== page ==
4. Coconut milk
Not the same as the coconut milk used in Asian cuisine, this dairy-free alternative is made from real coconut and has added vitamins and calcium normally. It has a more watery consistency than the milk you’d cook with but more substance than coconut water. If you like coconut, you’ll love the taste. “The subtle coconut flavor makes it ideal for smoothies,” says Hope. It’s also good in porridge, lattes, and milkshakes, and it can be used in baking.
Health benefits: “It’s lower in calories and protein, but has higher levels of saturated fat than other plant-based options, albeit not particularly high,” says Hope.
“Coconut milk often contains rice to increase the sweetness,” she adds. “As a result, it can increase the total sugars within the product.
It’s also higher in carbohydrates than some other milks, adds Dr Amati. While this shouldn't really be a concern for many people, if you're following a low-carb plan like the keto diet plan, for instance, it may not be suitable. "Opt for fortified versions and avoid brands with added sugar," she says.
5. Hemp milk
“Relatively environmentally friendly as it requires less water for production,” says Hope. Hemp milk is also free from soy, gluten, and lactose, making it an excellent choice for those with allergies.
A good substitute for cow’s milk, it tastes a little nutty and earthy. “Because it’s lower in sugar it works well in more savory dishes, too,” says Hope.
Health benefits: “This is packed with plant proteins, healthy fats like omega-3 and omega-6 fatty acids, and minerals,” says nutrition expert Mina Khan, founder of Formulate Health (opens in new tab).
"While it's from the same plant that produces marijuana, it only contains trace amounts of the psychoactive compound THC. Highly nutritious, with more protein and healthy fats than other plant-based milk, it has fewer carbs and calories than cow’s milk," she says.
6. Cashew milk
If cashews are essential in your snack pack then it's likely you'll enjoy cashew milk as one of the milk alternatives. The texture of cashew milk suits coffee, smoothies, cereal, and bakes. It tastes less nutty than other nut milk, but is creamier and sweeter, so if you don’t take sugar avoid this in drinks - but do include it in a creamy curry.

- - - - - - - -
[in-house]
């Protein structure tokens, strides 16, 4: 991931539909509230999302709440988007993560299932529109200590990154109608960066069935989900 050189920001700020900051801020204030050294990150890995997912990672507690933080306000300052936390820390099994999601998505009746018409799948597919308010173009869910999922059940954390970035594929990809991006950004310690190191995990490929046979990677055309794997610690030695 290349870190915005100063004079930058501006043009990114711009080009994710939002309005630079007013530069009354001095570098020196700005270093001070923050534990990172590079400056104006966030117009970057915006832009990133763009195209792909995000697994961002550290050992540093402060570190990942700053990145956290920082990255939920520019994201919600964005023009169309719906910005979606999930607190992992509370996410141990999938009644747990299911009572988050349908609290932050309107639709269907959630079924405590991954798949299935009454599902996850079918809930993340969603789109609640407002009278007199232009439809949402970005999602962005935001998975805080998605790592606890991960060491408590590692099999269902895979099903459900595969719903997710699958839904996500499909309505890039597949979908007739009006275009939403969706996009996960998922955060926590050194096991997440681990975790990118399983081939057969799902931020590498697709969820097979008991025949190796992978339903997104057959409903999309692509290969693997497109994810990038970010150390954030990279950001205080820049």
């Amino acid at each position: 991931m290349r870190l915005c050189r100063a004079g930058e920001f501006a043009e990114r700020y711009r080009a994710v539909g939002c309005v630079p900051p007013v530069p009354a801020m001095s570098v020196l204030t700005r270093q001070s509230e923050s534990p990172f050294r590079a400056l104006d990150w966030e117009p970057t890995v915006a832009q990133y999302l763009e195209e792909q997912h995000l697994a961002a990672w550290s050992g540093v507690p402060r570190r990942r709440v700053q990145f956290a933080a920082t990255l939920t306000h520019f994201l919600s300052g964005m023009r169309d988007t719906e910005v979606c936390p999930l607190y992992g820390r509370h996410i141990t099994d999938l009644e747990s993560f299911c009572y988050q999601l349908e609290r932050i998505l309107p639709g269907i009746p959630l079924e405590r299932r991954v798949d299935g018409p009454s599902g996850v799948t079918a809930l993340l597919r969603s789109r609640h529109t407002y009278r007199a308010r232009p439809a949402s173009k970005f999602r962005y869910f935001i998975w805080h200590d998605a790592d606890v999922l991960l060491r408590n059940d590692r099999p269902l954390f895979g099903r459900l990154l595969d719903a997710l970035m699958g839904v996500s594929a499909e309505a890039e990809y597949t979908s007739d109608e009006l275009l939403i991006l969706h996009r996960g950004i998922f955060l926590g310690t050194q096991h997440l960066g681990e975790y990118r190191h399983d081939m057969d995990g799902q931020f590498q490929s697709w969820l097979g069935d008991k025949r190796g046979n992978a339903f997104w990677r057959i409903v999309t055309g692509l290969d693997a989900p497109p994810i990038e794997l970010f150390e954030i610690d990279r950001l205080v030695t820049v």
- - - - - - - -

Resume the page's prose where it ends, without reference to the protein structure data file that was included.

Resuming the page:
As a crop, it’s a mixed bag ecologically. “Environmentally, cashews require significant amounts of water but their trees also absorb carbon dioxide,” explains Hope. “Cashews require transportation as they’re only grown in tropical countries and therefore it’s a hit and miss on the environmental aspect.”
Health benefits: “Made from whole cashews and water, this dairy and lactose-free milk alternative contains healthy unsaturated fats, several vitamins and minerals, and protein,” says Khan. It’s also relatively low in calories.
Khan adds, “There are no naturally occurring sugars and it’s free of cholesterol and saturated fats.”
7. Oat Milk
This is one of the most popular - and ubiquitous - milk alternatives. “It’s also another option with lower water requirements, making it an environmentally friendly milk,” says Hope.
Its sweetness and creaminess is delicious in all types of coffee as well as alternatives like matcha or chai. "It's also the perfect nut-free alternative for adding to baked recipes and porridge," says Hope. "And if you like getting the benefits of cinnamon by adding a sprinkle on your morning porridge, oat milk complements this super-spice perfectly."
Health benefits: Higher in carbs and calories than some other milk, you’re better off buying a fortified version to reap the health benefits. While brands vary, many contain vitamins B12 and D, as well as calcium and iodine. “It’s also naturally sweet, which means it contains sugars,” says Hope.
It won’t be gluten-free unless stated on the carton though, so it isn’t suitable for everyone.
8. Hazelnut milk
“For any hot chocolate lover, hazelnut milk is a dreamy addition,” says Hope. Or try it in a chocolate milkshake. You can also use it in baking and other recipes that require added sweetness.
Health benefits: Naturally low in saturated fat, and usually fortified with calcium and vitamins B2, B12, and D, this lactose-free, gluten-free and soy-free option is a richer alternative to almond milk. As a result, it contains more calories, though less than soya milk.
“Hazelnut milk is often packed with rice, which also increases the sugar content,” says Hope. "This is to thicken the consistency of the milk."
9. Pea milk
Pea milk has a mild taste and a silky texture, which works in hot drinks or in cooking, such as chocolate pud, shakes and pasta sauces.
What’s more, “pea milk is an environmentally friendly option as it produces far less greenhouse gases than nuts,” says Hope.
Health benefits: “The key ingredient is yellow split peas, which are rich in the amino acid lysine, and iron,” says Khan.
If you're interested in the benefits of protein powder then it's worth considering pea milk as an option. “It’s also quite high in protein and in fact, it’s one of best plant milks for protein content. Most pea milk will also be fortified in vitamins A, D, calcium and phosphate, which are essential for bone growth, energy and muscle and nerve function."
Some brands also contain iodine and potassium, making pea milk one of the best milk alternatives to help prevent a nutrient deficiency.
“It can contain a variety of additives and sugars, though, so check the label before buying,” says Hope.
10. Potato milk